President Trump’s vow to totally destroy the Johnson Amendment at the National Prayer Breakfast was an attack on the separation of church and state, and a big blow to efforts to get special interest money out of politics.
At the National Prayer Breakfast, Trump said, “Among those freedoms is the right to worship according to our own beliefs. That is why I will get rid of and totally destroy the Johnson Amendment, and I will allow our representatives of faith to speak freely and without fear of retribution. I will do that. Remember.”
The Johnson Amendment is a piece of legislation that was passed in 1954 that did not allow religious organizations to, “Participate in, or intervene in (including the publishing or distributing of statements), any political campaign on behalf of – or in opposition to – any candidate for public office.”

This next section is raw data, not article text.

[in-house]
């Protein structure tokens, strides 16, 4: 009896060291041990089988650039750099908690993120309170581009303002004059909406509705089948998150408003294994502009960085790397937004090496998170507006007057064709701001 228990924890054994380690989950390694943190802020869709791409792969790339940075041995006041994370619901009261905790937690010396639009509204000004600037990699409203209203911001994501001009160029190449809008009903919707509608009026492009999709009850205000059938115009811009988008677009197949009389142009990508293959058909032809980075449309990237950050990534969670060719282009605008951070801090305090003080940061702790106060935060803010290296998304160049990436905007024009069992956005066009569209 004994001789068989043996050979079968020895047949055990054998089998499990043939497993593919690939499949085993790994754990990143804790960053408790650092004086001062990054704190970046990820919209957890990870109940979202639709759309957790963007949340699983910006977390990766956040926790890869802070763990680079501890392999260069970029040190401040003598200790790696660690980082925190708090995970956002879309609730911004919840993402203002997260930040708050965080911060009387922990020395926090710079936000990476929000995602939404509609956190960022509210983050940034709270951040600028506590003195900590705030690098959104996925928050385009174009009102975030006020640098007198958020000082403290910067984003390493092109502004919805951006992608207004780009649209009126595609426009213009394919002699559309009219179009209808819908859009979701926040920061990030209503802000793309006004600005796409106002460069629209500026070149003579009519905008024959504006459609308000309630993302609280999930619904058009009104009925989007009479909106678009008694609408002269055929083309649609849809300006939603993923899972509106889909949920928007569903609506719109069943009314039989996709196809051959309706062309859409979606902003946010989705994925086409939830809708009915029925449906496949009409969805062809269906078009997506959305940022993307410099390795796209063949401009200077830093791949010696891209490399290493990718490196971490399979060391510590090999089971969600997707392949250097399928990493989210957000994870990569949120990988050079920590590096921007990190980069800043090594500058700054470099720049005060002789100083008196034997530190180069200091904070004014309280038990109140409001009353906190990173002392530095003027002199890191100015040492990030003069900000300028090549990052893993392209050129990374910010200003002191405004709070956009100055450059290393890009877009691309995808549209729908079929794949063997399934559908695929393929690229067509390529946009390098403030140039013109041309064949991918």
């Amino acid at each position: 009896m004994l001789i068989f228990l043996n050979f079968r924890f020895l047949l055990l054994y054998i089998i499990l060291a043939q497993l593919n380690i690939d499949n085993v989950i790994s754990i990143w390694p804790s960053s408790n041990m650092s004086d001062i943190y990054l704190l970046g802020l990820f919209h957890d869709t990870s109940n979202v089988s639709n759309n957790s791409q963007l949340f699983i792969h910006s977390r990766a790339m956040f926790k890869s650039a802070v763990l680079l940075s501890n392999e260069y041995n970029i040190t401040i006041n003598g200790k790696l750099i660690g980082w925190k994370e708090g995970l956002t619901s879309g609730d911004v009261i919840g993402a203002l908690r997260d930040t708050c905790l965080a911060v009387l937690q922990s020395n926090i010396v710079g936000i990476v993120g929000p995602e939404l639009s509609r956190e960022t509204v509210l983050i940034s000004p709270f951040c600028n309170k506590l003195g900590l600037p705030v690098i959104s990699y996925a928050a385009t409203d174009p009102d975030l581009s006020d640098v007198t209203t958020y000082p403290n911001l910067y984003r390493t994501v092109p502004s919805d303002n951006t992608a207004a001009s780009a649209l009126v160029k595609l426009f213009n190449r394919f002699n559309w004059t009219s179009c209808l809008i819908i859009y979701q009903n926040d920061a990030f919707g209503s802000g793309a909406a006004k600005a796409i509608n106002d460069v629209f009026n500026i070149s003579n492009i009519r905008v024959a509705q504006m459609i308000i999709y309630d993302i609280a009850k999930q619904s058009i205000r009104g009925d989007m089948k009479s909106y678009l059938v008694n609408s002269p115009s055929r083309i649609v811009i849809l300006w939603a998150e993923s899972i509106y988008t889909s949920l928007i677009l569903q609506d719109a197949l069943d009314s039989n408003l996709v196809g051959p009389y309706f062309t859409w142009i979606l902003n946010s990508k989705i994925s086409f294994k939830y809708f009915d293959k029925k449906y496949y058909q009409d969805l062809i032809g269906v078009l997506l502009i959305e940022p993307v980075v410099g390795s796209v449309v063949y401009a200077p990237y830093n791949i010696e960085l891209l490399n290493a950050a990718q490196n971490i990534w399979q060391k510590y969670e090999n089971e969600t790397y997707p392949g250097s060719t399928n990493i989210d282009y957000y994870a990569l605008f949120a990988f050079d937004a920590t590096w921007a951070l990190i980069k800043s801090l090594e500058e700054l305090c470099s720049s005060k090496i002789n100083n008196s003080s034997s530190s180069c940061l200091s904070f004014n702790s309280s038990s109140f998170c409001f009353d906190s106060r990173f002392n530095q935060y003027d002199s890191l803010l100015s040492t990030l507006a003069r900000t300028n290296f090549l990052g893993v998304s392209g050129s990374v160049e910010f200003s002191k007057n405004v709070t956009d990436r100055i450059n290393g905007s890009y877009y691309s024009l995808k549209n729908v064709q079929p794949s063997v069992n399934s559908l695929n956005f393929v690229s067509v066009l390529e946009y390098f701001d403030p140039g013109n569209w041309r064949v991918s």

There is a very good practical reason for this law being in place. Churches have tax exempt status. The amendment was passed, not as anything to do with the separation of church and state, but as a revision to the US tax code.
Conservatives have done, what President Trump did. They have rewritten history to turn the amendment into an attack by Lyndon Johnson on religious liberty. In reality, tax-exempt organizations are banned from electioneering.
What Trump is promising to do is lift that ban, so that churches get to both not pay taxes, and use funds for partisan political activities.
Trump can use executive orders, but he can’t overturn the Johnson Amendment on his own. He needs legislation for that to happen, and the odds of Democrats providing the number of votes needed for Senate passage are exactly zero.
The Johnson Amendment has become a matter of the separation of church and state. The elimination of the amendment would allow Republicans to tap into a slush fund of parishioner contributions from the evangelical right.
The change would give another special interest, even more, access to our campaign finance system.
What Trump vowed to do was an attack on the separation of church and state, and a further corruption of campaign finance laws.